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The Great Inflation in the United States and the United Kingdom: Reconciling Policy Decisions and Data Outcomes

  • Riccardo DiCecio
  • Edward Nelson

We argue that the Great Inflation experienced by both the United Kingdom and the United States in the 1970s has an explanation valid for both countries. The explanation does not appeal to common shocks or to exchange rate linkages, but to the common doctrine underlying the systematic monetary policy choices in each country. The nonmonetary approach to inflation control that was already influential in the United Kingdom came to be adopted by the United States during the 1970s. We document our position by examining official policymaking doctrine in the United Kingdom and the United States in the 1970s, and by considering results from a structural macroeconomic model estimated using U.K. data.

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Paper provided by National Bureau of Economic Research, Inc in its series NBER Working Papers with number 14895.

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Date of creation: Apr 2009
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Publication status: published as The Great Inflation in the United States and the United Kingdom: Reconciling Policy Decisions and Data Outcomes , Riccardo DiCecio, Edward Nelson. in The Great Inflation: The Rebirth of Modern Central Banking , Bordo and Orphanides. 2013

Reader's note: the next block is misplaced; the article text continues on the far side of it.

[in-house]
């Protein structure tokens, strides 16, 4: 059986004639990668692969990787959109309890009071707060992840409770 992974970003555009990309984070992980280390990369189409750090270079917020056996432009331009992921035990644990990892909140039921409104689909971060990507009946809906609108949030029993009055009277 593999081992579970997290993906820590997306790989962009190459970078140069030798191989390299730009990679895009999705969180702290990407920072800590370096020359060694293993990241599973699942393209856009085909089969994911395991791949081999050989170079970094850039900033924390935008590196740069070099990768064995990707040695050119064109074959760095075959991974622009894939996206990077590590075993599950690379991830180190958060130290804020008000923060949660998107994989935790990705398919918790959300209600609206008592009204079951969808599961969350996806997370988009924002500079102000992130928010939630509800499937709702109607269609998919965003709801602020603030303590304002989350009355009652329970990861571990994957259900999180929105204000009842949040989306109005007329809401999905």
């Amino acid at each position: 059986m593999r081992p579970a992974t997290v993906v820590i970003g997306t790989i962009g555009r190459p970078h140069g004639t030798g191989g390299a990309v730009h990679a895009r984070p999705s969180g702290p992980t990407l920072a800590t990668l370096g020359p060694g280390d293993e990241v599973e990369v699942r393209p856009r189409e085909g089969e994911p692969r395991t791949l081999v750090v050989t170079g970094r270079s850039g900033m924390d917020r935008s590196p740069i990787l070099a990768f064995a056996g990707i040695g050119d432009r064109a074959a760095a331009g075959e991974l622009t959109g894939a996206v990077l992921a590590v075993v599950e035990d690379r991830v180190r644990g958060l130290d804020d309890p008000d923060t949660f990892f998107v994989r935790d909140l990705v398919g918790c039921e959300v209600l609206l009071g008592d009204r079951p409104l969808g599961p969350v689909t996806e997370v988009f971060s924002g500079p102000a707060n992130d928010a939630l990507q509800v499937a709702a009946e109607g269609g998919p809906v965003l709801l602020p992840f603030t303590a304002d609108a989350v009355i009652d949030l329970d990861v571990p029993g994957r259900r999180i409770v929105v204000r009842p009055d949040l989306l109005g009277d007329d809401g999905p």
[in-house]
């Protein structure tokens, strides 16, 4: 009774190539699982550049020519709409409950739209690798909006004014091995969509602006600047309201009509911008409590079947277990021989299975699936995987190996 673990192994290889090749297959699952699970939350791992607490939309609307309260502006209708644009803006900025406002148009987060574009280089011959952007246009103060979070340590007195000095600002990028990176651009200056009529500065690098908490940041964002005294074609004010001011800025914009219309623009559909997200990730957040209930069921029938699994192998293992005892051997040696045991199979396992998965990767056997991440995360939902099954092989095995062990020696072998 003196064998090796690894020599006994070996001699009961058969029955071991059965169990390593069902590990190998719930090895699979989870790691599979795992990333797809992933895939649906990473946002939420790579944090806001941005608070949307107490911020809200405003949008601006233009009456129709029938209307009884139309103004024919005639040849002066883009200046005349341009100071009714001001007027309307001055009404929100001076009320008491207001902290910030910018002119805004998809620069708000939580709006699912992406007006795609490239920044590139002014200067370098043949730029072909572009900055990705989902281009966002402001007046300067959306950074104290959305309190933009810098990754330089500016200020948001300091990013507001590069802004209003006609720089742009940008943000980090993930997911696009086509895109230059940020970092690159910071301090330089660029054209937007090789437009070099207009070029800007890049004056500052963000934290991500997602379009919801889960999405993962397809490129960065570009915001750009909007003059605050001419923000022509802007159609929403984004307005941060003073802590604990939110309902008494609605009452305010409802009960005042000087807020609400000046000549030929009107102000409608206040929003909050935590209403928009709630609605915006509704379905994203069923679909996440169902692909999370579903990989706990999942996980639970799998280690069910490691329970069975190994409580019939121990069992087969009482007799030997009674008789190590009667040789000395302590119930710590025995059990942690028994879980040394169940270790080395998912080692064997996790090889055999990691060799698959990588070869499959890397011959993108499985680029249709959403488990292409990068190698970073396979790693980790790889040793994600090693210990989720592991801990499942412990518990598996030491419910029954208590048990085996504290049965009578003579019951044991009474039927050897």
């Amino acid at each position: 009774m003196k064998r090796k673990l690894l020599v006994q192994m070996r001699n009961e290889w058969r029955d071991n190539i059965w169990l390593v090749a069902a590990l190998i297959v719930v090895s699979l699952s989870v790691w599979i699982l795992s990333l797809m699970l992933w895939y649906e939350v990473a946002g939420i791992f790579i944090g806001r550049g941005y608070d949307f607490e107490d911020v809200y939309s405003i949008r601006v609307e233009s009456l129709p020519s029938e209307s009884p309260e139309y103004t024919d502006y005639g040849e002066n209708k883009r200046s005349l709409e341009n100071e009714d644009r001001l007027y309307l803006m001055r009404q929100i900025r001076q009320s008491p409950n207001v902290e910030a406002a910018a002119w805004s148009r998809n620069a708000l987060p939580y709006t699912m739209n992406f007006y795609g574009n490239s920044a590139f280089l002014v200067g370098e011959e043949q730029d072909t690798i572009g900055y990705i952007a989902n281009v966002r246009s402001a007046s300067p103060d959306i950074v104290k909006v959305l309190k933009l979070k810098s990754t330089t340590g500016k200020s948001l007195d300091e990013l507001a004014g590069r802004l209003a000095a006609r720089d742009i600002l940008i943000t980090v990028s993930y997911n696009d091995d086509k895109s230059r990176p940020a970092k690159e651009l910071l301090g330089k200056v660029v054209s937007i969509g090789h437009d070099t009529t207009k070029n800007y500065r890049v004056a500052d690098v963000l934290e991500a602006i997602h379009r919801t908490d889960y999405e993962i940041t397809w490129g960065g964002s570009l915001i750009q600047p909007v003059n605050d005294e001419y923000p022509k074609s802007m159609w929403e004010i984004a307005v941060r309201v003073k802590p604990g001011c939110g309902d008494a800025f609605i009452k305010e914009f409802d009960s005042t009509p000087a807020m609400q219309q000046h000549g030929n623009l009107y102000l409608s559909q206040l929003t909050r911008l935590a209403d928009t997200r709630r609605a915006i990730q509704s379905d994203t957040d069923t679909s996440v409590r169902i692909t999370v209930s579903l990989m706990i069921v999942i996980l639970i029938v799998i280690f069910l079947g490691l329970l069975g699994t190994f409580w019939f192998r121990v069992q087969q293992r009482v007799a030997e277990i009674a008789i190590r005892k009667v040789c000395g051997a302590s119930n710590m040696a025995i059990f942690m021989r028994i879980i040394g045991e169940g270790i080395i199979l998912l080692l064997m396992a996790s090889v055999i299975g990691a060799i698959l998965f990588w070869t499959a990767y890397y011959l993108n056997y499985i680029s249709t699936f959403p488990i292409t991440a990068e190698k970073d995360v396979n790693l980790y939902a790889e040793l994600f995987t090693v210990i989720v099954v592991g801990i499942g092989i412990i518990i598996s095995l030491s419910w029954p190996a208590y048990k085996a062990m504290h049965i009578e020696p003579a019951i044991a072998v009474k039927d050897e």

Handle: RePEc:nbr:nberwo:14895
Note: ME
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  2. Edward Nelson, 2004. "The Great Inflation of the seventies: what really happened?," Working Papers 2004-001, Federal Reserve Bank of St. Louis.
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  10. Riccardo DiCecio & Edward Nelson, 2007. "An estimated DSGE model for the United Kingdom," Review, Federal Reserve Bank of St. Louis, issue Jul, pages 215-232.
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  17. Gorodnichenko, Yuriy & Shapiro, Matthew D., 2007. "Monetary policy when potential output is uncertain: Understanding the growth gamble of the 1990s," Journal of Monetary Economics, Elsevier, vol. 54(4), pages 1132-1162, May.
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